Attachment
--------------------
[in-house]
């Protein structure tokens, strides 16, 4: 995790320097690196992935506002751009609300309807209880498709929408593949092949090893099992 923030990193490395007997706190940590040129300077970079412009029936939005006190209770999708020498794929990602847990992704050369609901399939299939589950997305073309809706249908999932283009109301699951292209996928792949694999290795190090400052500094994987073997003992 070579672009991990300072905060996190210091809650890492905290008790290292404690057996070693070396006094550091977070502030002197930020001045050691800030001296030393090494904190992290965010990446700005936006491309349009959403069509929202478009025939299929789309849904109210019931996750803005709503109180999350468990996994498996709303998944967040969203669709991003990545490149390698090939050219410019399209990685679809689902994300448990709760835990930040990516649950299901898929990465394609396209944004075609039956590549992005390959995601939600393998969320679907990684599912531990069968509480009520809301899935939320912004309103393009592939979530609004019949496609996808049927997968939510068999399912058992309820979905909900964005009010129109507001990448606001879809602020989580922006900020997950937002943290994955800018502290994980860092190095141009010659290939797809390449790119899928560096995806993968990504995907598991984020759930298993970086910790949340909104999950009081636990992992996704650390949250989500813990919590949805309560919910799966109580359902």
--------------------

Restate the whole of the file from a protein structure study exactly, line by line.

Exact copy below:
[in-house]
């Protein structure tokens, strides 16, 4: 995790320097690196992935506002751009609300309807209880498709929408593949092949090893099992 923030990193490395007997706190940590040129300077970079412009029936939005006190209770999708020498794929990602847990992704050369609901399939299939589950997305073309809706249908999932283009109301699951292209996928792949694999290795190090400052500094994987073997003992 070579672009991990300072905060996190210091809650890492905290008790290292404690057996070693070396006094550091977070502030002197930020001045050691800030001296030393090494904190992290965010990446700005936006491309349009959403069509929202478009025939299929789309849904109210019931996750803005709503109180999350468990996994498996709303998944967040969203669709991003990545490149390698090939050219410019399209990685679809689902994300448990709760835990930040990516649950299901898929990465394609396209944004075609039956590549992005390959995601939600393998969320679907990684599912531990069968509480009520809301899935939320912004309103393009592939979530609004019949496609996808049927997968939510068999399912058992309820979905909900964005009010129109507001990448606001879809602020989580922006900020997950937002943290994955800018502290994980860092190095141009010659290939797809390449790119899928560096995806993968990504995907598991984020759930298993970086910790949340909104999950009081636990992992996704650390949250989500813990919590949805309560919910799966109580359902």